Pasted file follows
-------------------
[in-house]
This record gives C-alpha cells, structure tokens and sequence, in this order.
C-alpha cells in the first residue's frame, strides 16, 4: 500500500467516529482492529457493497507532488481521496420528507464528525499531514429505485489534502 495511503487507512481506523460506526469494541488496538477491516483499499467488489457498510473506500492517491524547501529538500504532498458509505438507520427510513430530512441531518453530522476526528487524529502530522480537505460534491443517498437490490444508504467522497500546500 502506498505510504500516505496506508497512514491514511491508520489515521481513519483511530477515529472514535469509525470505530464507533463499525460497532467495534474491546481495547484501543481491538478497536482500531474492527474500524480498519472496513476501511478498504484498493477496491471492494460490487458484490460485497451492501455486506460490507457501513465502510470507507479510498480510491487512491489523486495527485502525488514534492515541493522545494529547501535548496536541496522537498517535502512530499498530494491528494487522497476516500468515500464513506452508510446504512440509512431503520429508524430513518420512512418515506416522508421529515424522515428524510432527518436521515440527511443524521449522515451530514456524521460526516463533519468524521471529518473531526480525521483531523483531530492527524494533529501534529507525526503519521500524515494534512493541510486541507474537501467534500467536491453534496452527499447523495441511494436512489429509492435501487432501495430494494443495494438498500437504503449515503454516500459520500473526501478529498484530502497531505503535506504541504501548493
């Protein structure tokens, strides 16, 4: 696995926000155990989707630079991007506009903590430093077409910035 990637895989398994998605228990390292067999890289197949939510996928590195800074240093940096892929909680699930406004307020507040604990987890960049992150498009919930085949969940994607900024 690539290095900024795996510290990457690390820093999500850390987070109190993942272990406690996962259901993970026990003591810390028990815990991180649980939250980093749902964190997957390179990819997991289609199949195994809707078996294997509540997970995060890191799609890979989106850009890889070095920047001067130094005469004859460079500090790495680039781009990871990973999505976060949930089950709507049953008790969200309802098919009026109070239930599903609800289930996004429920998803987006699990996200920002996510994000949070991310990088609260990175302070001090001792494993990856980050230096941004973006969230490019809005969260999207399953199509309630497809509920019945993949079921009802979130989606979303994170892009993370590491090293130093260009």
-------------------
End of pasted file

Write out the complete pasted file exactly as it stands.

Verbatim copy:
[in-house]
This record gives C-alpha cells, structure tokens and sequence, in this order.
C-alpha cells in the first residue's frame, strides 16, 4: 500500500467516529482492529457493497507532488481521496420528507464528525499531514429505485489534502 495511503487507512481506523460506526469494541488496538477491516483499499467488489457498510473506500492517491524547501529538500504532498458509505438507520427510513430530512441531518453530522476526528487524529502530522480537505460534491443517498437490490444508504467522497500546500 502506498505510504500516505496506508497512514491514511491508520489515521481513519483511530477515529472514535469509525470505530464507533463499525460497532467495534474491546481495547484501543481491538478497536482500531474492527474500524480498519472496513476501511478498504484498493477496491471492494460490487458484490460485497451492501455486506460490507457501513465502510470507507479510498480510491487512491489523486495527485502525488514534492515541493522545494529547501535548496536541496522537498517535502512530499498530494491528494487522497476516500468515500464513506452508510446504512440509512431503520429508524430513518420512512418515506416522508421529515424522515428524510432527518436521515440527511443524521449522515451530514456524521460526516463533519468524521471529518473531526480525521483531523483531530492527524494533529501534529507525526503519521500524515494534512493541510486541507474537501467534500467536491453534496452527499447523495441511494436512489429509492435501487432501495430494494443495494438498500437504503449515503454516500459520500473526501478529498484530502497531505503535506504541504501548493
């Protein structure tokens, strides 16, 4: 696995926000155990989707630079991007506009903590430093077409910035 990637895989398994998605228990390292067999890289197949939510996928590195800074240093940096892929909680699930406004307020507040604990987890960049992150498009919930085949969940994607900024 690539290095900024795996510290990457690390820093999500850390987070109190993942272990406690996962259901993970026990003591810390028990815990991180649980939250980093749902964190997957390179990819997991289609199949195994809707078996294997509540997970995060890191799609890979989106850009890889070095920047001067130094005469004859460079500090790495680039781009990871990973999505976060949930089950709507049953008790969200309802098919009026109070239930599903609800289930996004429920998803987006699990996200920002996510994000949070991310990088609260990175302070001090001792494993990856980050230096941004973006969230490019809005969260999207399953199509309630497809509920019945993949079921009802979130989606979303994170892009993370590491090293130093260009």